Ladino Rabbinic Literature and Ottoman Sephardic Culture (Google eBook)

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Indiana University Press, Nov 3, 2005 - History - 280 pages
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In this pathbreaking book, Matthias B. Lehmann explores Ottoman Sephardic culture in an era of change through a close study of popularized rabbinic texts written in Ladino, the vernacular language of the Ottoman Jews. This vernacular literature, standing at the crossroads of rabbinic elite and popular cultures and of Hebrew and Ladino discourses, sheds valuable light on the modernization of Sephardic Jewry in the Eastern Mediterranean in the 19th century. By helping to form a Ladino reading public and imparting shape to its values, the authors of this literature negotiated between perpetuating rabbinic tradition and addressing the challenges of modernity. The book offers close readings of works that examine issues such as social inequality, exile and diaspora, gender, secularization, and the clash between scientific and rabbinic knowledge. Ladino Rabbinic Literature and Ottoman Sephardic Culture will be welcomed by scholars of Sephardic as well as European Jewish history, culture, and religion.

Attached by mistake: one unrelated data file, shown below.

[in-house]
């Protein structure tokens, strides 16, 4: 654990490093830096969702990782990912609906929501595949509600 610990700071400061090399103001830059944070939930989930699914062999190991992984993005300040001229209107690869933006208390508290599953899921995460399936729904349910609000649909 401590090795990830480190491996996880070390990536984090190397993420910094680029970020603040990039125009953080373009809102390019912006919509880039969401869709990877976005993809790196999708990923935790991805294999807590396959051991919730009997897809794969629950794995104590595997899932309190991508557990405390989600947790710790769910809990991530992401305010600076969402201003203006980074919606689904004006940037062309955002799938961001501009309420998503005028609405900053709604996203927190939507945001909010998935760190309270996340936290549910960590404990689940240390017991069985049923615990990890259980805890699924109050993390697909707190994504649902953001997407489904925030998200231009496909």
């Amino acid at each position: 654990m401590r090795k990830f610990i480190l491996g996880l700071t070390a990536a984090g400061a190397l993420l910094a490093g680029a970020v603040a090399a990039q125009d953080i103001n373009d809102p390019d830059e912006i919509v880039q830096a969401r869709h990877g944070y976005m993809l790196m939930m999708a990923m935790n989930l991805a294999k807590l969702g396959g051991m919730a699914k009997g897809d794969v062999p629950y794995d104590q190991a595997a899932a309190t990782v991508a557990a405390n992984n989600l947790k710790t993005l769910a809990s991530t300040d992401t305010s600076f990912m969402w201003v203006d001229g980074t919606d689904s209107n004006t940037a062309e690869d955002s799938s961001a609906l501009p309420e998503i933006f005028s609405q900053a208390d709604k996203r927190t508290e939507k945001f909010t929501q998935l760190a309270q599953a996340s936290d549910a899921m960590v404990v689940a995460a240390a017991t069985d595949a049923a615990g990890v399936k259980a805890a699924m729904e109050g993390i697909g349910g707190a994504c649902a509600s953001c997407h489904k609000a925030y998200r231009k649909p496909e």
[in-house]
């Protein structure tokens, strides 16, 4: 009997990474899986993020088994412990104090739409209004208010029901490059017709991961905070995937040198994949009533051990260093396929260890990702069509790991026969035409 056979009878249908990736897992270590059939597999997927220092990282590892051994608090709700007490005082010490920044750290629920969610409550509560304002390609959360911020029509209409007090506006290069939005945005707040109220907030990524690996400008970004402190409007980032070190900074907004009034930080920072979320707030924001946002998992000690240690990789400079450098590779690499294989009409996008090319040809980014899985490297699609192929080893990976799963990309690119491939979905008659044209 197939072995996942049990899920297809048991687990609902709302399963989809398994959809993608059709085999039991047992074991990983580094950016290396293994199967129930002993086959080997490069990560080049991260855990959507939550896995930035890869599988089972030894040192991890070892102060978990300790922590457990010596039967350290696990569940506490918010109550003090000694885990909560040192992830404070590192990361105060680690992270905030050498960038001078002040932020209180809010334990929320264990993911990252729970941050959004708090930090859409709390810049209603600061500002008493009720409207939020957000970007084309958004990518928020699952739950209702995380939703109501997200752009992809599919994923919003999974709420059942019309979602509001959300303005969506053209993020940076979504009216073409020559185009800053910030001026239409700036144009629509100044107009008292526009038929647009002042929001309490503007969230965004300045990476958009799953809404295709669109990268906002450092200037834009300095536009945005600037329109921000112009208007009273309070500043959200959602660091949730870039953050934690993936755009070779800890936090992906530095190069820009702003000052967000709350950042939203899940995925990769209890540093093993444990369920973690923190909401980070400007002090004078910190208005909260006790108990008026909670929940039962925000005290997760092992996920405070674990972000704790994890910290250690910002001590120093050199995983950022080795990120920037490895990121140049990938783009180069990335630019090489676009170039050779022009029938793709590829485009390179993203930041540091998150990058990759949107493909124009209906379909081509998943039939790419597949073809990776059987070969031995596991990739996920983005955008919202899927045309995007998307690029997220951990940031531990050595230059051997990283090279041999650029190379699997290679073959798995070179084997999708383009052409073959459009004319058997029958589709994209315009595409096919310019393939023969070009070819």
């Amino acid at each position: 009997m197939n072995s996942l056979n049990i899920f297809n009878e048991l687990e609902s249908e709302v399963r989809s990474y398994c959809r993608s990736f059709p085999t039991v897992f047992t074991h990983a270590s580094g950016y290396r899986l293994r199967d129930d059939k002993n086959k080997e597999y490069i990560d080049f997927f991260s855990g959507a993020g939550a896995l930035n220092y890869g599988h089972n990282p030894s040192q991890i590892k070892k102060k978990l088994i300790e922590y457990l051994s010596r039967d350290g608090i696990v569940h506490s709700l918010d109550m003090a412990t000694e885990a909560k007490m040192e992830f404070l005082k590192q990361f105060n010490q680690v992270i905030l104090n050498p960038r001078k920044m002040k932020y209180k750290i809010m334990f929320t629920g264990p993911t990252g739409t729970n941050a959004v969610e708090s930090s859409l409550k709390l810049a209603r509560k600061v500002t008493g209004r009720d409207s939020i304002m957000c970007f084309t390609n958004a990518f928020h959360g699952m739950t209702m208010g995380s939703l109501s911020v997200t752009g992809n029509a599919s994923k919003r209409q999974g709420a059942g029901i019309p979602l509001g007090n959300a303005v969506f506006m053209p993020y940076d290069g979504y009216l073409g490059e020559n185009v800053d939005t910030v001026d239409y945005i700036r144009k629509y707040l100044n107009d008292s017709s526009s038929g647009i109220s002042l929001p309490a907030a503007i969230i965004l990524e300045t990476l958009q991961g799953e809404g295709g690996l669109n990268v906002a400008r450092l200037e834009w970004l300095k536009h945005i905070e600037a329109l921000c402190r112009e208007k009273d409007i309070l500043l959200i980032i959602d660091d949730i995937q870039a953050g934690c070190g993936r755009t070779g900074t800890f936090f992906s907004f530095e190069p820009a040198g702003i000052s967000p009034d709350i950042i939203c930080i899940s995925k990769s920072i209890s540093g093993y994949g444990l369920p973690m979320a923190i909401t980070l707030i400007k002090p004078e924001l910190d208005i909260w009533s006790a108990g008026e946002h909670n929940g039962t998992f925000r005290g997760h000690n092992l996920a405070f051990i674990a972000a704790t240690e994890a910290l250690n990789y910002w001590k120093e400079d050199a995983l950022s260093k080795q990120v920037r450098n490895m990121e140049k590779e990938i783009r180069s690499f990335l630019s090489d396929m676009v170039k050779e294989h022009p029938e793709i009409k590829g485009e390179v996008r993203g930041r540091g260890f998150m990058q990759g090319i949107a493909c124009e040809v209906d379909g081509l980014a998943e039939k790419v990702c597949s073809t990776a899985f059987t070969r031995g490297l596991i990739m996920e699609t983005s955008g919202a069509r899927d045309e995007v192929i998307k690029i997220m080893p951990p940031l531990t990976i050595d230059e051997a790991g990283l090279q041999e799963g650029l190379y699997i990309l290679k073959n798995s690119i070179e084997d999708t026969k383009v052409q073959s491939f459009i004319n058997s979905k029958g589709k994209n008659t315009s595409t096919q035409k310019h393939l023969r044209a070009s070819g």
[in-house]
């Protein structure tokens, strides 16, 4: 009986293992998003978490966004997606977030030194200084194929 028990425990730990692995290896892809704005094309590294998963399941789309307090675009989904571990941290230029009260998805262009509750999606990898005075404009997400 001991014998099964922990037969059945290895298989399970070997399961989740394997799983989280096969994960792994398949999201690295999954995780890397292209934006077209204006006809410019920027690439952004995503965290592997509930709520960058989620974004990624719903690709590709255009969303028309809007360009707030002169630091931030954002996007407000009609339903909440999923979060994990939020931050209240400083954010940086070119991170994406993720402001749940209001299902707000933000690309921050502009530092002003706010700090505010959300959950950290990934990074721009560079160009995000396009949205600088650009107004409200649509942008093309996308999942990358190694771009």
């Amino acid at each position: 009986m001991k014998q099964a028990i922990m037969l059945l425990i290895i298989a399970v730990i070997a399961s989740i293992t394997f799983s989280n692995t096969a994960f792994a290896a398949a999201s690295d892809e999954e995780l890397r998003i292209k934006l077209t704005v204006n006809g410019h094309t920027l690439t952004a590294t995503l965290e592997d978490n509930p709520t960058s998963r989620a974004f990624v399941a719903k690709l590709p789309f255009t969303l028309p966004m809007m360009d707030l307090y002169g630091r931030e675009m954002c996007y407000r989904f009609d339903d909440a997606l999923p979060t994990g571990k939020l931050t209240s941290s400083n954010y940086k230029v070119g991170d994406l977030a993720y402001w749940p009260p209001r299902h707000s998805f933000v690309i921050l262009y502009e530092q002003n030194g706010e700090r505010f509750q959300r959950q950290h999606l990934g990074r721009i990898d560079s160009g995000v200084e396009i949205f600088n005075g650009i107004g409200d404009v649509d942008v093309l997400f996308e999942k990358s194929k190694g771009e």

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Contents

ACKNOWLEDGMENTS
1
Historical Background
15
The Emergence of Ladino Reading
31
The Translation and Reception of Musar
51
Pasar la Hora or Meldar? Forms of Sociability
76
The Construction of the Social Order
91
The Wealthy the Poor the Learned
103
The Representation of Gender
121
The Impossible Homecoming
156
Reincarnation and the Discovery of History
173
Scientific and Rabbinic Knowledge and the Notion of Change
187
Conclusion
202
NOTES
209
BIBLIOGRAPHY
241
INDEX
257
Copyright

Understanding Exile Setting Boundaries
137

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About the author (2005)

Matthias B. Lehmann is Assistant Professor of Jewish Studies and History at Indiana University.

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